- Time is limited, you cannot read every book. Be picky about the books you read.
- Reading book summaries can be beneficial at times because time is limited. However, there’s always going to be something you’re missing out on if you choose to read a summary over the actual book.
- A book that sells is not necessarily a book that provides value to the reader.
There’s probably more. For such a short book (under 200 pages), this book has truly taught me so much.
There were not many characters to focus on and this made it was easier to follow the story and assess the character growth of each character.
Rintaro, Sayo and the tabby cat, Tiger were the most significant characters. The adventures these three took us on was not only great insight to readers, but also brought character growth Rintaro and Sayo respectively.
I really liked the fantasy aspect of this novel. Little details like – why only some people could see the cat was a nice touch. Honestly, it was an easy fantasy read. Nothing too elaborate or difficult to comprehend.
What I Disliked
There’s nothing much to dislike in my opinion. I only had trouble grasping how certain characters truly felt – maybe this was lost in translation.
But besides that, the translator did a great job as I had very little problem reading this book.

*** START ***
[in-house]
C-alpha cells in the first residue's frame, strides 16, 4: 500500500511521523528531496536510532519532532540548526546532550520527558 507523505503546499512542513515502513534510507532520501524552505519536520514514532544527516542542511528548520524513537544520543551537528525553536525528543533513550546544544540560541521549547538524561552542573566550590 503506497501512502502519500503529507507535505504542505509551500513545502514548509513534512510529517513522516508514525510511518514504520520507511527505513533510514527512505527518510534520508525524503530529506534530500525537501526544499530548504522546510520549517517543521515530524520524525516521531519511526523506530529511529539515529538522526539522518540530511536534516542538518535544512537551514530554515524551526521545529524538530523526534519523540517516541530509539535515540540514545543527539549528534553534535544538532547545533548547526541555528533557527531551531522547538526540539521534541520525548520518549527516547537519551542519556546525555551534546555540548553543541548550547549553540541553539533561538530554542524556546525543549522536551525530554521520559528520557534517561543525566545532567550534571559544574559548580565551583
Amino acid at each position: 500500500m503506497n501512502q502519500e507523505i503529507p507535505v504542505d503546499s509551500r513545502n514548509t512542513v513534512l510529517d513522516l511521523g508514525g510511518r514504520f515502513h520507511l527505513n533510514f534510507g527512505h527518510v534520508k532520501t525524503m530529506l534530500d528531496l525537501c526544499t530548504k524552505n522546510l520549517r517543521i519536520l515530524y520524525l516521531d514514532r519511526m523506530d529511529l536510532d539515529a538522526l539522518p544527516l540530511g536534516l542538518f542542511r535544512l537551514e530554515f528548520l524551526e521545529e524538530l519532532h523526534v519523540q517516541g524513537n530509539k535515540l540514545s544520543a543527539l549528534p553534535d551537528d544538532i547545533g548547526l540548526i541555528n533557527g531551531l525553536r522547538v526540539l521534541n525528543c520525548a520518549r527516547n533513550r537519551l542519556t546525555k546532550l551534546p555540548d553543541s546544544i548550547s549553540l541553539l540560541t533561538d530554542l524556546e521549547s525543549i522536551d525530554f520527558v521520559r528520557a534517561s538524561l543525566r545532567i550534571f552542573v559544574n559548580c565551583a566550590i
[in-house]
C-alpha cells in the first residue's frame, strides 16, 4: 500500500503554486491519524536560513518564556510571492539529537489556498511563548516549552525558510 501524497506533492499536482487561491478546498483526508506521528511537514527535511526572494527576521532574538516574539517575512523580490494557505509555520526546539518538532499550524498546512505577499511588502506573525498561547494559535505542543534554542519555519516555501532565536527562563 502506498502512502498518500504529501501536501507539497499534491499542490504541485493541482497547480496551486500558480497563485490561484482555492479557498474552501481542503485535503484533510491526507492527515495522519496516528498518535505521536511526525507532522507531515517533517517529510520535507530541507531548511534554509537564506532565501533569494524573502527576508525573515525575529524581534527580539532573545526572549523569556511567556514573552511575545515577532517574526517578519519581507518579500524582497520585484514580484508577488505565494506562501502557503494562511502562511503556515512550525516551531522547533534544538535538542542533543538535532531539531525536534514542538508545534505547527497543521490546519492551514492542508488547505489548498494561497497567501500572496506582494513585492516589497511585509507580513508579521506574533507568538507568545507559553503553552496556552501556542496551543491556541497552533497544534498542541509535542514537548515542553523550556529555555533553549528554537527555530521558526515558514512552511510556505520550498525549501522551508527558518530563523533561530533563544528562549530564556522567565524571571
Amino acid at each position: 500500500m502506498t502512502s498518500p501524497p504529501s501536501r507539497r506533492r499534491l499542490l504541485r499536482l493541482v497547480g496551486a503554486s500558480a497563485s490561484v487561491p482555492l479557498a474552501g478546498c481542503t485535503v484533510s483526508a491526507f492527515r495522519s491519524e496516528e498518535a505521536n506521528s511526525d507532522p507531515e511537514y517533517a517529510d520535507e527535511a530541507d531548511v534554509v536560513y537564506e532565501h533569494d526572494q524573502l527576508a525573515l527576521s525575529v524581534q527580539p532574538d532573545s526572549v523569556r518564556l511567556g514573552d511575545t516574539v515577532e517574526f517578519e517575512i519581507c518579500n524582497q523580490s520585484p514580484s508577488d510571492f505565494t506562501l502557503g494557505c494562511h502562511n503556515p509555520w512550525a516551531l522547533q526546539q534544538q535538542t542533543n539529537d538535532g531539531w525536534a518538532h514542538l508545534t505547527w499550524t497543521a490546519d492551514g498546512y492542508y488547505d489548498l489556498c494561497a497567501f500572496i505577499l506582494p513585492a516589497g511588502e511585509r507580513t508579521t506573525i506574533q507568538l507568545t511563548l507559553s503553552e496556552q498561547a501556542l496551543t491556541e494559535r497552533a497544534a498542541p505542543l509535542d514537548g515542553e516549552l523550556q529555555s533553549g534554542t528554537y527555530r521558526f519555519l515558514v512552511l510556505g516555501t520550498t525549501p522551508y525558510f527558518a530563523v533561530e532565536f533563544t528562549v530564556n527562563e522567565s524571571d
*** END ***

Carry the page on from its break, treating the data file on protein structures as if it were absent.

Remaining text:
The final labyrinth for me was a bit underwhelming after the 3 labyrinths we visited in the book.
This is probably why I didn’t give this book 5 stars although I enjoyed reading it till the very end, I expected more from the final labyrinth.
The Cat Who Saved Books Quotes
Some of my favourite quotes from The Cat Who Saved Books:
Most people don’t get that obvious truth. They just go about their everyday lives, and yet ‘it is only with the heart one can see rightly; what is essential is invisible to the eye.Sosuke Natsukawa
Books can’t live your life for you. The reader who forgets to walk on his own two feet is like an old encyclopaedia, his head stuffed with out-to-date information. Unless someone else opens it up, it is nothing but a useless antique.Sosuke Natsukawa
Because the obvious is no longer obvious in today’s world.Sosuke Natsukawa
Of course, everyone is eager to assert their own uniqueness, but since everyone is equally obsessed with asserting it, then there’s nothing unique about anyone.Sosuke Natsukawa
People want to enjoy masterpieces in an uncomplicated way, pleasurably, fashionably, as if they were a downloadable collection of Christmas songs.Sosuke Natsukawa